A Sermon for Sunday: The Most Holy Family & Sunday in the Epiphany Octave | Revd Dr Robert Wilson

And he went down with them and came to Nazareth, and was subject to them. And his mother kept all these words in her heart. And Jesus advanced in wisdom and age and in grace with God and man.

Today we celebrate the Feast of the Holy Family, as well as commemorating the Sunday within the Octave of Epiphany. It is fitting that this feast falls on this day for the Gospel for the feast is the same as the Gospel for the Sunday within the Octave of the Epiphany. At Epiphany we heard how Christ was manifested to the Gentiles through the visitation of the Magi. In the Sundays following the Epiphany we hear passages from the Gospels that show other occasions when the nature of Jesus was especially manifested. Today we hear the one passage in the Gospels that sheds light on the period between his conception and early childhood, and his public ministry. As faithful Israelites his family travelled to Jerusalem to observe the great feasts of the liturgical year. After the feast (we do not know which feast it was, presumably either the Passover, Pentecost or the Feast of Tabernacles) was completed Jesus remained in Jerusalem rather than returning with his family. People often travelled in large groups, partly as an expression of solidarity and partly for safety. After a day’s journey his parents realised that Jesus was not among his kinsfolk and acquaintances and returned to Jerusalem to seek him. A few days later they finally found him in the temple “sitting in the midst of the doctors, hearing them and asking them questions. And all that heard him were astonished at his wisdom and his answers”. His mother said to him, “Son, why hast thou done so to us? Behold thy father and I have sought thee sorrowing.” Jesus said to them, “How is it that you sought me? Did you not know that I must be about my Father’s business?” It was an early instance of one who would later astonish his contemporaries in his public ministry because he taught with authority and not as the scribes.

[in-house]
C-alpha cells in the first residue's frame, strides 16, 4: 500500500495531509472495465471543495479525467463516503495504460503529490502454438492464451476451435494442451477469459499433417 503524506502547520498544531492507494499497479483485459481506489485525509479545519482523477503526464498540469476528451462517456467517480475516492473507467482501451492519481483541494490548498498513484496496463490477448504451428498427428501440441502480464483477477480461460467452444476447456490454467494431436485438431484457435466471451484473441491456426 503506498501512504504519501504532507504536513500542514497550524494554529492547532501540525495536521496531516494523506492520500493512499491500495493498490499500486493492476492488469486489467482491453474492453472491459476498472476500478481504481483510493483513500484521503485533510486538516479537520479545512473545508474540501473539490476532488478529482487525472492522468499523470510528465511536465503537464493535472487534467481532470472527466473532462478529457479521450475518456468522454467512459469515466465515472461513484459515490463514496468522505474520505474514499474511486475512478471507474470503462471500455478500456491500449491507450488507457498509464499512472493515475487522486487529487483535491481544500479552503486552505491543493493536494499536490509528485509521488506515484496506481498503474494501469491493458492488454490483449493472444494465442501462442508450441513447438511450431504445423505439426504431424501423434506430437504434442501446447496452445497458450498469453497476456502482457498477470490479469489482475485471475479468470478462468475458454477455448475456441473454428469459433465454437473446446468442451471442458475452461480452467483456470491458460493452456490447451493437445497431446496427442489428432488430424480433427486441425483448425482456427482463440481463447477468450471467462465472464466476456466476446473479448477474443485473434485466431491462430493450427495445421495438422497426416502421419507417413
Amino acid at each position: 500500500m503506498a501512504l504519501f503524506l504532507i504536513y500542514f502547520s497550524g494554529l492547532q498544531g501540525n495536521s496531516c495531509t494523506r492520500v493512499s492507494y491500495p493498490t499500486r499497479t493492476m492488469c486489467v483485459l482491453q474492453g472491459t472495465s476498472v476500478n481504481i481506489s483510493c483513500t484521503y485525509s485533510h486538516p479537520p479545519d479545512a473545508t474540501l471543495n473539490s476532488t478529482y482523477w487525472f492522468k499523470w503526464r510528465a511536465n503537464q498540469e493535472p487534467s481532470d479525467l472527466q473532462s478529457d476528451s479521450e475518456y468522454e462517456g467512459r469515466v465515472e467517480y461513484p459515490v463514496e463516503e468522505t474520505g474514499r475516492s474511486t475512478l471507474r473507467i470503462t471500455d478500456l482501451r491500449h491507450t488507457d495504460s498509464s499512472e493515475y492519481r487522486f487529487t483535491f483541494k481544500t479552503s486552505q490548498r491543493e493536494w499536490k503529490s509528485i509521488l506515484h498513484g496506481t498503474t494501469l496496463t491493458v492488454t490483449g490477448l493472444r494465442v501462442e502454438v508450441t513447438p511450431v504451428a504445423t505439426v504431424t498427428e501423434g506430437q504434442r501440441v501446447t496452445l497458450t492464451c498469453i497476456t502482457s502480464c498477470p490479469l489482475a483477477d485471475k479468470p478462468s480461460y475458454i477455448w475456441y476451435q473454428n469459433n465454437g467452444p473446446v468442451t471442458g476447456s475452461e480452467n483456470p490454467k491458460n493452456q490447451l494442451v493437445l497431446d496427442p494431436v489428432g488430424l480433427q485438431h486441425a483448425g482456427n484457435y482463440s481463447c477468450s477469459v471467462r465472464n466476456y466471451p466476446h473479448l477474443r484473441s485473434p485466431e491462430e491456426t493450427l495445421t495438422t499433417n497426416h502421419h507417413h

His mother did not at the time fully understand this, but she kept all these things and pondered them in her heart. It is important to emphasise that whereas the ancient Greeks located the centre of the personality in the reason or intellect and tended to disparage emotion, the Jews located the centre of the personality in the heart. The heart included both the reason or intellect as well as the emotions. The heart was deceitful above all things and desperately corrupt (as Jeremiah had said) but if the people turned to God with all their heart and repented of their sins then they could be reconciled to God. Their God was not the Unmoved Mover of Aristotle, but the passionate and compassionate God of the Bible who (as St. Augustine later put it) had made us for himself so that our hearts are restless until they find their rest in him.

Jesus grew up in Nazareth, not in the palaces of the mighty, or among the sages and philosophers of the age. Galilee was a remote corner of the Roman empire. It was thriving and populous, but in the eyes of the sophisticated culturally a backwater. The Gospels do not tell us anything about the childhood and early years of Jesus before his public ministry and the most reasonable explanation of this silence is that during these years nothing of any great outward significance actually happened. This period marked Jesus’ hidden years before his public ministry and the only sign of what was to come was the type of incident that occurred in Jerusalem in today’s Gospel, an early sign of one who would later be recognised as teaching with authority and not as the scribes.